Power Profiles

Marin BMW Motorcycles – San Rafael, CA – July 28, 2003

30 Castro Avenue
San Rafael, CA 94901

Cary Littell

Founded in 1972 as a BMW distributor under Butler & Smith; has been through several owners, and Littell took over in May 2001, when the 10,000-sq.-ft. dealership carried Ducati, Triumph, and BMW. Now exclusively BMW.
“I see an economy of scale, both physical — we’re able to carry a wider variety of BMW parts — and mental, with employees’ knowledge of and expertise in service, parts, and various models.” Unit sales have gone from 54 in 2000 to 101 last year. “We’ve regained all revenue lost by not having Ducati and Triumph,” says Littell. “With three brands, annual sales were $3.4
million; we’re at $3.5 million and are on track for $4 million this year.” Eleven full-time employees.

Littell’s greatest concern is product liability. “Major aftermarket companies don’t often produce items for BMW’s relatively small market. Of course we order from Parts Unlimited and Tucker Rocky, but we also buy from 30 or 40 small vendors — just one item from each. It may be handmade, in batches of 100. Those are the types of items our customers really like, so I seek them out. That’s partly how I got started — I designed a GPS mounting device for BMWs, had it manufactured, and sold it via the Internet.”

Another crisis, says Littell: worker’s comp insurance. “In California either we can’t get policies, or it’s outrageously expensive. We’re paying $3,500 per month for 10 employees, which seriously affects our bottom line. It’s really a Catch-22: If you don’t have worker’s comp, you go to jail; if you do, you go out of business.”

Making a mark at Marin: the R 1150 RT tourer and the R 1150 GS dual-sport. “We sell a fair amount of BMW apparel,” says Littell. “The new Rally II jacket is very popular. We haven’t focused much on other apparel brands, but we do carry some Alpenstar as a lower-cost option for our clients. In helmets, it’s pretty equally split between Shoei and Arai.”
Marin BMW also carries “lots of goodies, knickknacks, and doodads. BMW riders are very gadget-oriented. Our customers tend to focus on comfort and functionality.”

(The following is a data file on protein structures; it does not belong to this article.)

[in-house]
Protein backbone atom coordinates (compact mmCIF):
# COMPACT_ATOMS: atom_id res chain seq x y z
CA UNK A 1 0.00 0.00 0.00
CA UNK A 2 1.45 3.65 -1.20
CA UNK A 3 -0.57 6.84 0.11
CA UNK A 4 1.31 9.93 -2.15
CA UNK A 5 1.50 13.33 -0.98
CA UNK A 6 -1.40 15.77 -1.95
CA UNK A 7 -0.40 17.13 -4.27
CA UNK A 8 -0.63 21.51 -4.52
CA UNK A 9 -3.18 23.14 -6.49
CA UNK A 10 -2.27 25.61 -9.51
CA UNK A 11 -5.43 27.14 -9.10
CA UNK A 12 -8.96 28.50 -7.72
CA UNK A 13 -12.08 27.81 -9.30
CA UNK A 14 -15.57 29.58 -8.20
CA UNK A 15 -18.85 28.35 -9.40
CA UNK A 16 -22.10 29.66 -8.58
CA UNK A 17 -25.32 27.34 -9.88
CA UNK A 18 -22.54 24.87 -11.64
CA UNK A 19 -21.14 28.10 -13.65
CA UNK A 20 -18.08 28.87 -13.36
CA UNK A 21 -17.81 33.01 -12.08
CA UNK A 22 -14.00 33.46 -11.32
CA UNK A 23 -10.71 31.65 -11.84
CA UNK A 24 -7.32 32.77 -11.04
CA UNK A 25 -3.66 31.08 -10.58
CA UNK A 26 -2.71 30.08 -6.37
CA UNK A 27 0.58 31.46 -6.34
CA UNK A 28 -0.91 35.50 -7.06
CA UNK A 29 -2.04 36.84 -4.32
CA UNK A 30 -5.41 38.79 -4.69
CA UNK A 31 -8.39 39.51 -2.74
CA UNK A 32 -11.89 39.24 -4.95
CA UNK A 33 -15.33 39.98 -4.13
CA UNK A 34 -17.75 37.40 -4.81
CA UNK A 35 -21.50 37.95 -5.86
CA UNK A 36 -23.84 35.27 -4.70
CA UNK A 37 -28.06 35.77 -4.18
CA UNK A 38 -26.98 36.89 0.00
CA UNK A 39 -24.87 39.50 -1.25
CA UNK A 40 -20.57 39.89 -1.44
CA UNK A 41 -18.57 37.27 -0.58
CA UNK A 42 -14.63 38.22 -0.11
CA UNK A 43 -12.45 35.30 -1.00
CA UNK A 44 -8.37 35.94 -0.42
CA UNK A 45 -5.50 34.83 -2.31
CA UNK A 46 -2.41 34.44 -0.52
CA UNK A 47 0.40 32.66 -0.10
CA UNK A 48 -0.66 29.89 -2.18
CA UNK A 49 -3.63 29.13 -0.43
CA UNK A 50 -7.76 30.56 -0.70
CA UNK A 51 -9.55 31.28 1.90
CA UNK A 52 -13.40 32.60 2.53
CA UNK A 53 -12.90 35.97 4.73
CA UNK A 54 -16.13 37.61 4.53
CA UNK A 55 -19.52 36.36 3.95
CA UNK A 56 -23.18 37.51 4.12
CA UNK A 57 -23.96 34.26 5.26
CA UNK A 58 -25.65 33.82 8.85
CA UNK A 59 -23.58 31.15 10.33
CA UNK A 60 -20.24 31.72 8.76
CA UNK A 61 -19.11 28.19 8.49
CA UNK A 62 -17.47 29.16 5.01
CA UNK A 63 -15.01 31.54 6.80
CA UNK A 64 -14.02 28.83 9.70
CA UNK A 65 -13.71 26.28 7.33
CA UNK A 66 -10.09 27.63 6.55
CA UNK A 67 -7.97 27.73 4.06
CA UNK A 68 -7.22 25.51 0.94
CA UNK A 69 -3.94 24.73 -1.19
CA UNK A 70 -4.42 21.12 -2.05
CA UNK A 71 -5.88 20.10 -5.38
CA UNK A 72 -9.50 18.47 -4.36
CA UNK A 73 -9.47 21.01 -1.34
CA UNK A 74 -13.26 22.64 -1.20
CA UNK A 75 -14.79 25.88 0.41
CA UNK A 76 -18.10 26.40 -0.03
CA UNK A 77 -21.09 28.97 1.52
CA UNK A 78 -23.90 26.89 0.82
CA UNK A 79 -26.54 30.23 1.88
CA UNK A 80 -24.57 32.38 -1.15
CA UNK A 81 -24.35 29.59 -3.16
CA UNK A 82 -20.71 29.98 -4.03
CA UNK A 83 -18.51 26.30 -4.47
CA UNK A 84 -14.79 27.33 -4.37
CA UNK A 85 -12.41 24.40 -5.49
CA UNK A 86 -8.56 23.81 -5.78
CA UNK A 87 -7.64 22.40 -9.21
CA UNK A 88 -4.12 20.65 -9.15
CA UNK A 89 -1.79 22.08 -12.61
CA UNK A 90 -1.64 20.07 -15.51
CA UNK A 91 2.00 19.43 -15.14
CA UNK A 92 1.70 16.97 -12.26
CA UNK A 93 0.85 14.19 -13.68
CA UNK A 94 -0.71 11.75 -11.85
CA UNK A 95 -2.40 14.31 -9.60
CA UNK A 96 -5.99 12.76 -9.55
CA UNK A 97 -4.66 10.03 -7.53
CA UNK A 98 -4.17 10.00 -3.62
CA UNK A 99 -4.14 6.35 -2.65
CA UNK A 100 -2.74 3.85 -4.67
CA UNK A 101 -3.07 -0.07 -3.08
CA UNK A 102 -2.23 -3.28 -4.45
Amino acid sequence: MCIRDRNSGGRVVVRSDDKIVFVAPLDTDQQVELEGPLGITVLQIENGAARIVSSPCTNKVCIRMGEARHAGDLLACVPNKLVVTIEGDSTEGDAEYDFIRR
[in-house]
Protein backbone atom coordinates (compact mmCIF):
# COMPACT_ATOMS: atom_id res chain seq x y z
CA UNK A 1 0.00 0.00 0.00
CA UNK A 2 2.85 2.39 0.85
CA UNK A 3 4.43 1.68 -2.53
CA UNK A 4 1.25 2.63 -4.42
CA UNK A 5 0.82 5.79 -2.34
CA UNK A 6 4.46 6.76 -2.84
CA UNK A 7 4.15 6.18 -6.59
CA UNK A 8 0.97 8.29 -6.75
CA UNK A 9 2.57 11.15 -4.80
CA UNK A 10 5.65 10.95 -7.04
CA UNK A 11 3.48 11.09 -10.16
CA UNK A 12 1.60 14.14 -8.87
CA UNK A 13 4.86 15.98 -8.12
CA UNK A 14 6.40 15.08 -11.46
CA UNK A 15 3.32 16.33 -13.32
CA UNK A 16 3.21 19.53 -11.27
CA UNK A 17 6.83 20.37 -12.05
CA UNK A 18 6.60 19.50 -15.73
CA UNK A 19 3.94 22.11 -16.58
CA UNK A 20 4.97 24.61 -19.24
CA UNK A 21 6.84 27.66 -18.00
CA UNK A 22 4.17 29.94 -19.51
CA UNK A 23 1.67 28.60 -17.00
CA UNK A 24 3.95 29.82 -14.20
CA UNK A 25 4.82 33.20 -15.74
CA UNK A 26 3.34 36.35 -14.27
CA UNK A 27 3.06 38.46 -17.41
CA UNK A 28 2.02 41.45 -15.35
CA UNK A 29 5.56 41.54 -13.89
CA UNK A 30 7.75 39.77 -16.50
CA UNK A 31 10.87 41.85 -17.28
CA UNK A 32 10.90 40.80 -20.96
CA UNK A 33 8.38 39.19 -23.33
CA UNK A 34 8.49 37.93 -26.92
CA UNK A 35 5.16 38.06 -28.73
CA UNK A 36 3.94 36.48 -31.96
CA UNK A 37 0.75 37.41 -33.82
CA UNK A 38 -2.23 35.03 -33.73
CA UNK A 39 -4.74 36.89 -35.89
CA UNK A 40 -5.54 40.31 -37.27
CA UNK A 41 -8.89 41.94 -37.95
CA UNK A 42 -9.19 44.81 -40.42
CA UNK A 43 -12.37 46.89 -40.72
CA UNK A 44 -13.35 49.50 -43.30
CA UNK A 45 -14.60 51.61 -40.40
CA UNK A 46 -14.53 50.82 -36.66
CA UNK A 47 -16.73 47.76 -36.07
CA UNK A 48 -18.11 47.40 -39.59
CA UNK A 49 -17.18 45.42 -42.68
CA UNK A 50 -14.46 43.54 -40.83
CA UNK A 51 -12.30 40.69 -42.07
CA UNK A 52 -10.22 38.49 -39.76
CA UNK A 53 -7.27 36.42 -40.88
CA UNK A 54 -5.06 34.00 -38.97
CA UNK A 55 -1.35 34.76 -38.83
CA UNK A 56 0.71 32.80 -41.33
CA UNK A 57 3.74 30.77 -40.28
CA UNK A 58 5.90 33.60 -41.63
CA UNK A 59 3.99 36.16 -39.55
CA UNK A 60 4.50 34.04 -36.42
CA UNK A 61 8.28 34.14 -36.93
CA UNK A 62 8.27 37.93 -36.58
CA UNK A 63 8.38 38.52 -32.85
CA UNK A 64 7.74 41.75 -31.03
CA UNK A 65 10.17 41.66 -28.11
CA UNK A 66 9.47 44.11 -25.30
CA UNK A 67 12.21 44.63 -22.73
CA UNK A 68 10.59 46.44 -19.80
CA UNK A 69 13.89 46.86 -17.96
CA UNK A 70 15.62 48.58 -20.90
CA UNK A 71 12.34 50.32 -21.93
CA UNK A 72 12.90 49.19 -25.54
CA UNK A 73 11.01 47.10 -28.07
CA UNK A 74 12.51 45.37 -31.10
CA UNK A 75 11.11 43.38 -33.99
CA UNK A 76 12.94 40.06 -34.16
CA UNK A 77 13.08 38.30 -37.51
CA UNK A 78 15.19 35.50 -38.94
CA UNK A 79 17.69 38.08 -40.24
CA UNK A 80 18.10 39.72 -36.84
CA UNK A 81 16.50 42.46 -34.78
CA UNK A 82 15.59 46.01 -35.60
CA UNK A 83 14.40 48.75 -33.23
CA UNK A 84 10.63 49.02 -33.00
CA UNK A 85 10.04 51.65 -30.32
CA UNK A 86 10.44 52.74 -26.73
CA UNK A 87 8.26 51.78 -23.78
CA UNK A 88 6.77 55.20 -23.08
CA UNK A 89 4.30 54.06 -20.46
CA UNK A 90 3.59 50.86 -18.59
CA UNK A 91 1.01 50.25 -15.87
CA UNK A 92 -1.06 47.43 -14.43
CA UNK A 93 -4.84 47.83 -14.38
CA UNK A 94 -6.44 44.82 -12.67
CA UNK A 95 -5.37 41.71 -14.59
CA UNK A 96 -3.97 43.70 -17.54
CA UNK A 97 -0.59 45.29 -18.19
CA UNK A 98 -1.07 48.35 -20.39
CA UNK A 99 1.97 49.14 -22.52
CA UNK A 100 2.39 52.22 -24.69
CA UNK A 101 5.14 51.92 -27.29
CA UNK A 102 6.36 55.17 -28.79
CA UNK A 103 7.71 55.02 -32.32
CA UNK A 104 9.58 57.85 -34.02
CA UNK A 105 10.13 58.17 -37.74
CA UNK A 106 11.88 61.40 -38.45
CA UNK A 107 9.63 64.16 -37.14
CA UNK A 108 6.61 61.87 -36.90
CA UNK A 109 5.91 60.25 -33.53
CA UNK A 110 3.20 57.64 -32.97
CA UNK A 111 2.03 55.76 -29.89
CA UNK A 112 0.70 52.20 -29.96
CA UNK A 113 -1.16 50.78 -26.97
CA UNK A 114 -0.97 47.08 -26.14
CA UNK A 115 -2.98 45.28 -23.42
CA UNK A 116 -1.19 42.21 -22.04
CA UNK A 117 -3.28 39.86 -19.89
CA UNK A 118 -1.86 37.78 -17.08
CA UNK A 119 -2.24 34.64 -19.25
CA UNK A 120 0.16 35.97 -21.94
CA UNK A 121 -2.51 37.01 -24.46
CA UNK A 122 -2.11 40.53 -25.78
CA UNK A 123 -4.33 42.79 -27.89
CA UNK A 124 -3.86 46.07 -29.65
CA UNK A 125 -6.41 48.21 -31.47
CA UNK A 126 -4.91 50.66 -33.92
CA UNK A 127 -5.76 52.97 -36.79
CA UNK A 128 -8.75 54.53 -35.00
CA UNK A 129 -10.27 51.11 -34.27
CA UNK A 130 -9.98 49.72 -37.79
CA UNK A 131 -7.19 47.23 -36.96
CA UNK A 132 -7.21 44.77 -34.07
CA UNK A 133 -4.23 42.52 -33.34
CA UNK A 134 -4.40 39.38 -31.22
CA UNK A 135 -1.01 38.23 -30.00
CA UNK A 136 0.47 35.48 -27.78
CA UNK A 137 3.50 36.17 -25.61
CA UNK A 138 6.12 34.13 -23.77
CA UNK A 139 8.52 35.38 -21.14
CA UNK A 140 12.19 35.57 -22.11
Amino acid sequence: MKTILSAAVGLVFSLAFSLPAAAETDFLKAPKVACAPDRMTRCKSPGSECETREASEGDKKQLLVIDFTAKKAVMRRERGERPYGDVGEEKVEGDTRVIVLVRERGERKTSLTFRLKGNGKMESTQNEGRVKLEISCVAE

Marin BMW’s typical customer is 48 to 60 years old, with an annual income greater than $100,000. “A fairly high percentage of bikes are bought with cash,” says Littell. “When our customers apply for credit, we have a 98% approval rate. This is a very sophisticated consumer. By the time he has made a decision to buy a BMW, he has done research and may have decided on a model. We have a demo of nearly every bike so he can compare several models back-to-back.”

Littell says Marin “is a fairly hoity-toity area, but motorcycling in California is really popular. In the Bay Area, in particular, we have a strong base of people who use bikes for leisure and commuting. We see a fair number of CEO/executive types from downtown whose difficult choice that day is whether to drive the Porsche or the Ferrari, or ride the BMW. The California Highway Patrol rides BMWs, and we service their bikes. There is a group of ‘hooligan riders’ or ‘outlaw bikers,’ but the CHP has responded appropriately to bring that under control.”

Marin BMW has a service manager, a service writer, and three full-time technicians; a parts manager plus one full-time and one part-time parts salesperson; a sales/finance manager (California requires a special license to sell insurance) and a full-time motorcycle salesperson.

“I’m very hands-on and float in all three departments as needed,” says Littell. “It’s important to me to learn every aspect of the business.”

Marin stocks an inventory of 13,000 BMW parts and aftermarket accessories for bikes back to the 1970s. “We’ve remodeled the shop
extensively to make better use of the space. We put in a Rousseau drawer bin system, which is often used by technology companies. All our parts are organized by size, rather than part number. We’re able to carry more parts in less space.”

Marin recently stopped servicing bikes older than 1980, unless the bike has been serviced there for a long time. Adds Littell: “At our shop rate, the customer may have to put $2,000 to $3,000 into a bike that isn’t worth it. They’re better off parting it out, fixing it themselves, or
finding an independent mechanic, which we’ll refer them to.”

“We work hard to know each customer’s needs and wants, “Says little. “By doing that, we’re building a community of riders. People come by the shop and just hang out. We sponsor a shop ride every month, offer complimentary sodas and coffee every day, and on Saturdays have doughnuts and pastries.”

“Always take responsibility for anything that happens at your shop, no matter what it costs,” advises Littell. “A customer was riding one of our service loaner bikes, and a previous customer or a technician didn’t fasten the oil cap down. It blew off and put oil all over his Aerostich riding suit, so I paid to have professionally cleaned. That’s just the right thing to do.”

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